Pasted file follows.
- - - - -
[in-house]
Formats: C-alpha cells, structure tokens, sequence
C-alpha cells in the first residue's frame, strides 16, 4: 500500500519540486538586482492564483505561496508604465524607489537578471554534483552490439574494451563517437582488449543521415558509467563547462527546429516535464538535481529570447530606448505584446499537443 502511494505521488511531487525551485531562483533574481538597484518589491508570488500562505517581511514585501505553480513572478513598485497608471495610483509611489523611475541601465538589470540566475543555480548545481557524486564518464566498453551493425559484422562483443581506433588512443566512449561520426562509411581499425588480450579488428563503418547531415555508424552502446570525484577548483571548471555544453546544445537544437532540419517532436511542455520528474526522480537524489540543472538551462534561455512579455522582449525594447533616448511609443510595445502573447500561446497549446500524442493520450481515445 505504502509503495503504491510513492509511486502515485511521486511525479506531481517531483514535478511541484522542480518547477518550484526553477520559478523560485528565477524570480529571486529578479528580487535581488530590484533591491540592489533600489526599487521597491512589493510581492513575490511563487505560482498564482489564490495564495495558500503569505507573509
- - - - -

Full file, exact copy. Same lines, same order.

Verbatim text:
[in-house]
Formats: C-alpha cells, structure tokens, sequence
C-alpha cells in the first residue's frame, strides 16, 4: 500500500519540486538586482492564483505561496508604465524607489537578471554534483552490439574494451563517437582488449543521415558509467563547462527546429516535464538535481529570447530606448505584446499537443 502511494505521488511531487525551485531562483533574481538597484518589491508570488500562505517581511514585501505553480513572478513598485497608471495610483509611489523611475541601465538589470540566475543555480548545481557524486564518464566498453551493425559484422562483443581506433588512443566512449561520426562509411581499425588480450579488428563503418547531415555508424552502446570525484577548483571548471555544453546544445537544437532540419517532436511542455520528474526522480537524489540543472538551462534561455512579455522582449525594447533616448511609443510595445502573447500561446497549446500524442493520450481515445 505504502509503495503504491510513492509511486502515485511521486511525479506531481517531483514535478511541484522542480518547477518550484526553477520559478523560485528565477524570480529571486529578479528580487535581488530590484533591491540592489533600489526599487521597491512589493510581492513575490511563487505560482498564482489564490495564495495558500503569505507573509